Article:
Two summers ago (August 2017), my brother Alexander and I hiked the John Muir Trail in the Sierra Nevadas. We traveled north, covering the roughly 260 miles in 17 days.
Due to difficulties in obtaining a permit to start in Yosemite–which would have had us travel south to finish at Mt. Whitney–we ended up starting thirty miles south of Mt. Whitney at the Horseshoe Meadows trailhead.
The adventure began a few days prior to the beginning of the hike when my mom and little brother arrived in San Francisco, where I had been living for the summer. Reunited, we began the long drive to Lone Pine, CA. This drive turned out to be quite spectacular in its own right, taking us high into Tuolumne Meadows before depositing us on the other side of the Sierras. We booked a night at the Comfort Inn and went to sleep giddy with excitement, but also a bit terrified of what we had gotten ourselves into.
We got up early the next morning to get our permits from the Eastern Sierra Interagency Visitor Center, conveniently located down the street from our hotel. The center opened around 8 AM, so we figured we’d show up a few hours early just to be safe. Armed with the prerequisite paperwork, we drove up to Whitney Portal, left our rental car in the overnight parking, and hitched a ride to the Horseshoe Meadows trailhead.
The trail, at least initially, was sandy and dry. It felt like we were walking on a beach, the particles molding themselves around our boots at every step. We had lunch by a wonderful little pond, set up camp at the top of a hill, ate our designated portions of dehydrated food, and fell asleep–three people crammed into a two-person tent–surrounded by stars and silence.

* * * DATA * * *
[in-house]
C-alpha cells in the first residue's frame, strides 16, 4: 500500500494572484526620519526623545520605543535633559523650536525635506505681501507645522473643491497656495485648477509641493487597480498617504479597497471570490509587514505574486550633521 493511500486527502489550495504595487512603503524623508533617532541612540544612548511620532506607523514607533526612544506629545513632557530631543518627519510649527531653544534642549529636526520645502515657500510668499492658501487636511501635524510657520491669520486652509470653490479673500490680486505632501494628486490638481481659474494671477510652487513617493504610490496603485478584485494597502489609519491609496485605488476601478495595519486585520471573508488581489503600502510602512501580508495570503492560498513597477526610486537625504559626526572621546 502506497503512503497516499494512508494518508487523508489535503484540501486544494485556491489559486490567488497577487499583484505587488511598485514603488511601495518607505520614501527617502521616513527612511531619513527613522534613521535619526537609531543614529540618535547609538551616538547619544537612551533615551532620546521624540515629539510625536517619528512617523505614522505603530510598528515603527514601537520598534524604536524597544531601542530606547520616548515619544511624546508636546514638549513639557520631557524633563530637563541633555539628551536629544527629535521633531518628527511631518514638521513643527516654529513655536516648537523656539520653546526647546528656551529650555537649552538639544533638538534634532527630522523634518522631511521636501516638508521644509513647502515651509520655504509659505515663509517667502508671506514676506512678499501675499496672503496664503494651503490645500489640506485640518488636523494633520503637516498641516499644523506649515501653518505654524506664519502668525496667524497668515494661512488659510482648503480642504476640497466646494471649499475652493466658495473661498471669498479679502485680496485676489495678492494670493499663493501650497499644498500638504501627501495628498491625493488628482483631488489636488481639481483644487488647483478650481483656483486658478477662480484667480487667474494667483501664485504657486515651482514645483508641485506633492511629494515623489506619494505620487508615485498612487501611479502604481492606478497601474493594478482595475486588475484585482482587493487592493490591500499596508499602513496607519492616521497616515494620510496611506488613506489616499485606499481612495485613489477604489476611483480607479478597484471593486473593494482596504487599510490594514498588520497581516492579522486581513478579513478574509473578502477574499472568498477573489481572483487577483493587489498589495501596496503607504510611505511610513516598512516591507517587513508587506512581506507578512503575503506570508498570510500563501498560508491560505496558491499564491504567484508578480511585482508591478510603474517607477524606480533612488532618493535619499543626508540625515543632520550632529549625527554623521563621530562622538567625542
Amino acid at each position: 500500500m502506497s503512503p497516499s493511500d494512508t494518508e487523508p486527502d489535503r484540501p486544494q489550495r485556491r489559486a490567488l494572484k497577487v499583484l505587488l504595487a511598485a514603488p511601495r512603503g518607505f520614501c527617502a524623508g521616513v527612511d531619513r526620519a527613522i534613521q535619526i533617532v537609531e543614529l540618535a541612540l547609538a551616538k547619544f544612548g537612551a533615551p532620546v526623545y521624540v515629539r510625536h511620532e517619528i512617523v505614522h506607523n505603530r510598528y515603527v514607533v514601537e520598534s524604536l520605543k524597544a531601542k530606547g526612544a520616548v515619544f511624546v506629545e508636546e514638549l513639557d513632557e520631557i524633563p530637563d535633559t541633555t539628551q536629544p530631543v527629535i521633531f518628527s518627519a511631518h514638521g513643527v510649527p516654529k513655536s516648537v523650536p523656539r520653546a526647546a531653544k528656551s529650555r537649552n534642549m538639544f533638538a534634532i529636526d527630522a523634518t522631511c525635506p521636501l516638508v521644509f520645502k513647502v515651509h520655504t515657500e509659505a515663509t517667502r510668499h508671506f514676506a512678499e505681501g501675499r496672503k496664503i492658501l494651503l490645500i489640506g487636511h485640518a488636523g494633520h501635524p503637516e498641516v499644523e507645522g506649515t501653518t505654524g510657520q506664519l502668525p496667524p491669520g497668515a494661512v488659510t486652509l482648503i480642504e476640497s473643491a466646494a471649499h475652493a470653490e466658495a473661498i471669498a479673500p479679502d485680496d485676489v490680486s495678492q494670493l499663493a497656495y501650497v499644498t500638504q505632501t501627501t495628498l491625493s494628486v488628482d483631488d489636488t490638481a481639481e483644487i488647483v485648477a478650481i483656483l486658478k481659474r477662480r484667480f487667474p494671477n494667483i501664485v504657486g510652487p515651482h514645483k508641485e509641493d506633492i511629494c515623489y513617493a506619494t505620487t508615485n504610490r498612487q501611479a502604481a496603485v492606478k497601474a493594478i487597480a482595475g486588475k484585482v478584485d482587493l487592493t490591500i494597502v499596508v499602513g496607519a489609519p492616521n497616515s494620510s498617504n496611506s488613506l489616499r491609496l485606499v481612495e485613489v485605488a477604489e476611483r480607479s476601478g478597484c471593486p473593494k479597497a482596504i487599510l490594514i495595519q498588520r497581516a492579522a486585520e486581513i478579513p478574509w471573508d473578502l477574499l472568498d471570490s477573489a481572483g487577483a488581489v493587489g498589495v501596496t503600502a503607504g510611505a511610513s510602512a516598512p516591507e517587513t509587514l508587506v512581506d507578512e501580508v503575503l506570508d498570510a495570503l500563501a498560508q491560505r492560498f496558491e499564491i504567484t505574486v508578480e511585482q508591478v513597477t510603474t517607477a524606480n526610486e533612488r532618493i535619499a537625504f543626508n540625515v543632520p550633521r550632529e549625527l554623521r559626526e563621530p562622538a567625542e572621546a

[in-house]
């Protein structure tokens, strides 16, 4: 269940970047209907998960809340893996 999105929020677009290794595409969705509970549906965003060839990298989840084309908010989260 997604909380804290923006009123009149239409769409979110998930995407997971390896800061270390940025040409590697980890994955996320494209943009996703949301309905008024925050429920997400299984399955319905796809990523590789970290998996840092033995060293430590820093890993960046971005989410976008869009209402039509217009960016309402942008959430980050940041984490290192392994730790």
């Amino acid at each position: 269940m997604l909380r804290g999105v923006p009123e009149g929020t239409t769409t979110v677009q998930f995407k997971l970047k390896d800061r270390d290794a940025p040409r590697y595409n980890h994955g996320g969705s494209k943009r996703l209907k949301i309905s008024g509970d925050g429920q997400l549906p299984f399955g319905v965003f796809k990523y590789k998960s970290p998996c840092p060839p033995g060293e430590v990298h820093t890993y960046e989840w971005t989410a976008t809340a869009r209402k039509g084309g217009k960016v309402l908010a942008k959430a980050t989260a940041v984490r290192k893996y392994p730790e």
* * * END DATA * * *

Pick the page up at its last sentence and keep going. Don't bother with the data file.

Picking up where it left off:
The next day brought more of the same, albeit at a slightly higher elevation and with slightly more refined food preparation techniques. We arrived at the base of Mt. Whitney that evening and set up camp by Guitar Lake, ready for the trials of the next morning.
We woke up early. I don’t remember if it was 3 AM or 4 AM, but either way, it was a proper alpine start. We left the majority of our stuff in our tent and headed up with lightened loads, our surroundings illuminated by the glow of our headlamps. We made it to the summit ridge just before sunrise, took a brief break to bask in the newly arrived daylight, then continued onwards towards the summit.
The last thousand feet of the ascent were rather painful for me. My mom and little brother seemed relatively unphased, however, for me, the smallest of exertions was accompanied by a piercing headache. This was by far the highest any of us had ever been (except by airplane), and it was taking its toll. In small increments, however, we made it to the top.
The views from the highest point of the continental United States weren’t half bad and my little brother took advantage of the lack of other hikers to pee, the droplets glistening as they flew through the rarified air, splattering against ancient granite.
Soon afterward, we bid farewell to our mom–who was to descend to Whitney Portal to reunite with our rental car–and continued onwards with our journey.
To be continued in a future post!